AllThingsD says Yahoo will lay out its turnaround strategy for its employees tomorrow. Presumably they’ll hear about ad technology and search, and some new developments for the home page and email. The home page may become even more of an aggregation tool, and add more social media. Yet Yahoo of all companies knows that customizing the home page is too much work for all but its most loyal and tech-savvy users. Historically, it’s been done by 20 percent of Yahoo users. Still, Yahoo is good at personalization without necessarily needing explicit user input, so maybe we’ll see more of that. It better not de-emphasize the prime ad inventory on the home page – that’s one of the few mass-reach premium-value spots online. Search is supposedly front and center. I outline what Yahoo could do there in my Weekly Update.
Sunday’s New York Times featured a lengthy article detailing the somewhat bumpy relationship Microsoft has had with the people and the utility of Quincy, Washington. Like Yahoo and others, Microsoft went to Washington for cheap electricity from the Columbia River. The major points of conflict have surrounded Microsoft’s willingness to burn off excess electricity rather than face fines for using too little power (towns instate these provisions for minimum power use because they have to build out the networks to provide a minimum of power), and the pollution related to Microsoft’s reliance on diesel generators, which has been a problem in Silicon Valley as well. The diesel generator issue reminds me of the problems that plague the developing world with diesel or worse, bunker fuel, being used for power generation, creating awful pollution. It’s getting to the point where grid level batteries should be considered for data center backup power generation or more likely, fuel cells, which run on natural gas and which Apple and eBay are now implementing. And which, as it turns out, Microsoft is considering.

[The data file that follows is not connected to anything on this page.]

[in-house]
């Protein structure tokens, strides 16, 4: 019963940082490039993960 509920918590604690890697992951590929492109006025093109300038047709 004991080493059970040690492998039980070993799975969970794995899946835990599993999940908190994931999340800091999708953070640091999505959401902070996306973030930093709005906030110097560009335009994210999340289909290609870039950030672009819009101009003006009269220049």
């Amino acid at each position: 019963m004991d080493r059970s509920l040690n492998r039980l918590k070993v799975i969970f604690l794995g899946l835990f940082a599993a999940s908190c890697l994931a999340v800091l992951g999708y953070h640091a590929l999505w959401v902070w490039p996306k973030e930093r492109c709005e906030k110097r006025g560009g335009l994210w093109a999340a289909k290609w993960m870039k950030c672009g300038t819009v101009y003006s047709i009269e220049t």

We’re already up to our ears in coverage of iPhone 5 sales, so I’ll use this space to direct your attention to a provocative piece at Seeking Alpha that slams Microsoft’s recent mobile efforts. The post, which was written by Saibus Research (whom I am not familiar with), claims (among other things) that Microsoft has made a crucial error by launching Windows Phone 8 six weeks after Apple’s latest iPhone hit the market. That’s a huge factor, to be sure, and it will absolutely hurt sales of Windows Phone 8 handsets out of the gate. But Windows Mobile has immense support by some of the industry’s biggest (and wealthiest) players, and I think its long-term prospects are still OK.
Apple has encountered some fierce blow-back from its decision to replace Google Maps in iOS 6 with its own home-brewed concoction that seems to have started out with bad directions. Some critics have accused Apple of using it users as cannon fodder in its jihad against all things Google. Others have argued such a screw up never would have happened if Steve Jobs were still alive (as if there were some way to undo that problem) — a criticism that may have reached its peak over the weekend in an op-ed in the New York Times by former business columnist Joe Nocera, who asked, “Has Apple Peaked?” By this morning, however, the backlash to the backlash had set in. Fortune’s Philip Elmer-Dewitt maintains Apple would have been crazy to keep Google Maps on the iPhone, and that the decision to drop is was almost certainly made long ago, by Steve Jobs. Tech blogger Brian S. Hall calls Nocera “a dumbass” for even raising the question, while Jean-Louis Gassee, in his widely read Monday Note, argues that Apple had no choice and that its critics are being short-sighted.
Facebook apps using Open Graph auto-sharing were pretty much all or nothing. Now Facebook is enabling app developers to offer users more finely grained control. This is infinitely sensible, though it isn’t really aimed at helping those developers increase usage. And I expect many if not most users won’t bother to go through the process. Social media’s role in content discovery is increasing, and the tools for publishers and apps evolve rapidly. Of course Facebook is notorious for tinkering with its platform to balance user experience versus marketing needs. None of these factors is changing soon.